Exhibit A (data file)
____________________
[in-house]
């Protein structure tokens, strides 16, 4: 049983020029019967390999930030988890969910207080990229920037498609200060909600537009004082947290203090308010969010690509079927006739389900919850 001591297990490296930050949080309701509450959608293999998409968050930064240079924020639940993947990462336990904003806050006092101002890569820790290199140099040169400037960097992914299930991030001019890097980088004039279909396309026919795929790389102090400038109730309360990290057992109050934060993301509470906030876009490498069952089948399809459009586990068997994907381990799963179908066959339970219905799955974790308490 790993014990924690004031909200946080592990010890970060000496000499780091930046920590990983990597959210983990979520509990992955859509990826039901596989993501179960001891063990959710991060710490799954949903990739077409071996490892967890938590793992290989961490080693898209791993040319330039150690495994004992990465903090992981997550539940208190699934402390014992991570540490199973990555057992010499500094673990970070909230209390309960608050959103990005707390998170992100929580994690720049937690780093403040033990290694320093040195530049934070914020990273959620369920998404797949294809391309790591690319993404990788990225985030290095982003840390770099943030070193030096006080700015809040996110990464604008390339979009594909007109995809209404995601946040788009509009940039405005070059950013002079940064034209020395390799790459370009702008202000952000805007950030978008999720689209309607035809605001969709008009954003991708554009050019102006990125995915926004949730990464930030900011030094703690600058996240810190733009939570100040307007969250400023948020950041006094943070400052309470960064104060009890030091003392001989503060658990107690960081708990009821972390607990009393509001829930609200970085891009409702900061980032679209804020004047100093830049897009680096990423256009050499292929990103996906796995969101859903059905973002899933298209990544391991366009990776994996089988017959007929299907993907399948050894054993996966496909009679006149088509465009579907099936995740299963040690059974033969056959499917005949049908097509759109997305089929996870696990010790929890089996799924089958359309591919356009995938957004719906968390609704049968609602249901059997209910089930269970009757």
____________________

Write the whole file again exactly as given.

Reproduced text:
[in-house]
């Protein structure tokens, strides 16, 4: 049983020029019967390999930030988890969910207080990229920037498609200060909600537009004082947290203090308010969010690509079927006739389900919850 001591297990490296930050949080309701509450959608293999998409968050930064240079924020639940993947990462336990904003806050006092101002890569820790290199140099040169400037960097992914299930991030001019890097980088004039279909396309026919795929790389102090400038109730309360990290057992109050934060993301509470906030876009490498069952089948399809459009586990068997994907381990799963179908066959339970219905799955974790308490 790993014990924690004031909200946080592990010890970060000496000499780091930046920590990983990597959210983990979520509990992955859509990826039901596989993501179960001891063990959710991060710490799954949903990739077409071996490892967890938590793992290989961490080693898209791993040319330039150690495994004992990465903090992981997550539940208190699934402390014992991570540490199973990555057992010499500094673990970070909230209390309960608050959103990005707390998170992100929580994690720049937690780093403040033990290694320093040195530049934070914020990273959620369920998404797949294809391309790591690319993404990788990225985030290095982003840390770099943030070193030096006080700015809040996110990464604008390339979009594909007109995809209404995601946040788009509009940039405005070059950013002079940064034209020395390799790459370009702008202000952000805007950030978008999720689209309607035809605001969709008009954003991708554009050019102006990125995915926004949730990464930030900011030094703690600058996240810190733009939570100040307007969250400023948020950041006094943070400052309470960064104060009890030091003392001989503060658990107690960081708990009821972390607990009393509001829930609200970085891009409702900061980032679209804020004047100093830049897009680096990423256009050499292929990103996906796995969101859903059905973002899933298209990544391991366009990776994996089988017959007929299907993907399948050894054993996966496909009679006149088509465009579907099936995740299963040690059974033969056959499917005949049908097509759109997305089929996870696990010790929890089996799924089958359309591919356009995938957004719906968390609704049968609602249901059997209910089930269970009757």